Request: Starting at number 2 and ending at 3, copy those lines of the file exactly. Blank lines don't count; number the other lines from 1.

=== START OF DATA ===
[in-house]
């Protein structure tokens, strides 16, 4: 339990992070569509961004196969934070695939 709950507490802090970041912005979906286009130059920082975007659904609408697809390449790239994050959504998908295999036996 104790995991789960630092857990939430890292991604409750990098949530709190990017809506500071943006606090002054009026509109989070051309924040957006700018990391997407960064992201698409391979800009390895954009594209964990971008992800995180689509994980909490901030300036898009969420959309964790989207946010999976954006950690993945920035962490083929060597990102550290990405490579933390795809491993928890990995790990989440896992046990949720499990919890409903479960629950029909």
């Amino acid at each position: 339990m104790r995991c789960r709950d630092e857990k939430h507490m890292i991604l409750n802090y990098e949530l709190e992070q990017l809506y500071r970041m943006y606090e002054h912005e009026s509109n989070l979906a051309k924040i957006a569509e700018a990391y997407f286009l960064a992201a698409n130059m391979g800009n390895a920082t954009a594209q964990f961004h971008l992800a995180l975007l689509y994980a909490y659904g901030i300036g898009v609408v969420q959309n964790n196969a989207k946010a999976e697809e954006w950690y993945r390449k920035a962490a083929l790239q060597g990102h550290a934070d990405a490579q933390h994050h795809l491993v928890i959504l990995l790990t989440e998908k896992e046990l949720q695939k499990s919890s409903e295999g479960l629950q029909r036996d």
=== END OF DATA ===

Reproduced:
């Protein structure tokens, strides 16, 4: 339990992070569509961004196969934070695939 709950507490802090970041912005979906286009130059920082975007659904609408697809390449790239994050959504998908295999036996 104790995991789960630092857990939430890292991604409750990098949530709190990017809506500071943006606090002054009026509109989070051309924040957006700018990391997407960064992201698409391979800009390895954009594209964990971008992800995180689509994980909490901030300036898009969420959309964790989207946010999976954006950690993945920035962490083929060597990102550290990405490579933390795809491993928890990995790990989440896992046990949720499990919890409903479960629950029909």
């Amino acid at each position: 339990m104790r995991c789960r709950d630092e857990k939430h507490m890292i991604l409750n802090y990098e949530l709190e992070q990017l809506y500071r970041m943006y606090e002054h912005e009026s509109n989070l979906a051309k924040i957006a569509e700018a990391y997407f286009l960064a992201a698409n130059m391979g800009n390895a920082t954009a594209q964990f961004h971008l992800a995180l975007l689509y994980a909490y659904g901030i300036g898009v609408v969420q959309n964790n196969a989207k946010a999976e697809e954006w950690y993945r390449k920035a962490a083929l790239q060597g990102h550290a934070d990405a490579q933390h994050h795809l491993v928890i959504l990995l790990t989440e998908k896992e046990l949720q695939k499990s919890s409903e295999g479960l629950q029909r036996d």